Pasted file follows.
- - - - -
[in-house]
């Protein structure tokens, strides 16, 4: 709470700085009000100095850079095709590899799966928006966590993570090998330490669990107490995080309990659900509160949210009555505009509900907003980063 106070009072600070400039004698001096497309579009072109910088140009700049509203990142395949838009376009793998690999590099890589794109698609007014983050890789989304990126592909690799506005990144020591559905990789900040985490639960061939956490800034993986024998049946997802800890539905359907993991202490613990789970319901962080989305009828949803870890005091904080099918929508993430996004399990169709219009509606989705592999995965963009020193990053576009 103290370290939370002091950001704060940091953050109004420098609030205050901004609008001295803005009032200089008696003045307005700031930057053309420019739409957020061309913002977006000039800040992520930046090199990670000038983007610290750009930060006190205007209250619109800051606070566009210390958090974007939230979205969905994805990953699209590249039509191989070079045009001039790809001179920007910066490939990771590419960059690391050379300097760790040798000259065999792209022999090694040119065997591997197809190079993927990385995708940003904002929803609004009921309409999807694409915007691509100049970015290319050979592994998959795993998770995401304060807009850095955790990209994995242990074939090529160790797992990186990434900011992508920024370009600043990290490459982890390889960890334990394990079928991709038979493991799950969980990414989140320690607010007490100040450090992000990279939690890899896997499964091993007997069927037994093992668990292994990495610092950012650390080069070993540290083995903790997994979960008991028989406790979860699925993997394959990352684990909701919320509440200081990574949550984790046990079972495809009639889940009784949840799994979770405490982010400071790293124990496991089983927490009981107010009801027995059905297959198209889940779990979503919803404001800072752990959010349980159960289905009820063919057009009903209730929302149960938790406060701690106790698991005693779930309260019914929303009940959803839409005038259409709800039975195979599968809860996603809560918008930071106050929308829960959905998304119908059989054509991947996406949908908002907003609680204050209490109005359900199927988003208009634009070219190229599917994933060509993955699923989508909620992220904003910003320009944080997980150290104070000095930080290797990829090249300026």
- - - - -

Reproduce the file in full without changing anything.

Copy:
[in-house]
């Protein structure tokens, strides 16, 4: 709470700085009000100095850079095709590899799966928006966590993570090998330490669990107490995080309990659900509160949210009555505009509900907003980063 106070009072600070400039004698001096497309579009072109910088140009700049509203990142395949838009376009793998690999590099890589794109698609007014983050890789989304990126592909690799506005990144020591559905990789900040985490639960061939956490800034993986024998049946997802800890539905359907993991202490613990789970319901962080989305009828949803870890005091904080099918929508993430996004399990169709219009509606989705592999995965963009020193990053576009 103290370290939370002091950001704060940091953050109004420098609030205050901004609008001295803005009032200089008696003045307005700031930057053309420019739409957020061309913002977006000039800040992520930046090199990670000038983007610290750009930060006190205007209250619109800051606070566009210390958090974007939230979205969905994805990953699209590249039509191989070079045009001039790809001179920007910066490939990771590419960059690391050379300097760790040798000259065999792209022999090694040119065997591997197809190079993927990385995708940003904002929803609004009921309409999807694409915007691509100049970015290319050979592994998959795993998770995401304060807009850095955790990209994995242990074939090529160790797992990186990434900011992508920024370009600043990290490459982890390889960890334990394990079928991709038979493991799950969980990414989140320690607010007490100040450090992000990279939690890899896997499964091993007997069927037994093992668990292994990495610092950012650390080069070993540290083995903790997994979960008991028989406790979860699925993997394959990352684990909701919320509440200081990574949550984790046990079972495809009639889940009784949840799994979770405490982010400071790293124990496991089983927490009981107010009801027995059905297959198209889940779990979503919803404001800072752990959010349980159960289905009820063919057009009903209730929302149960938790406060701690106790698991005693779930309260019914929303009940959803839409005038259409709800039975195979599968809860996603809560918008930071106050929308829960959905998304119908059989054509991947996406949908908002907003609680204050209490109005359900199927988003208009634009070219190229599917994933060509993955699923989508909620992220904003910003320009944080997980150290104070000095930080290797990829090249300026």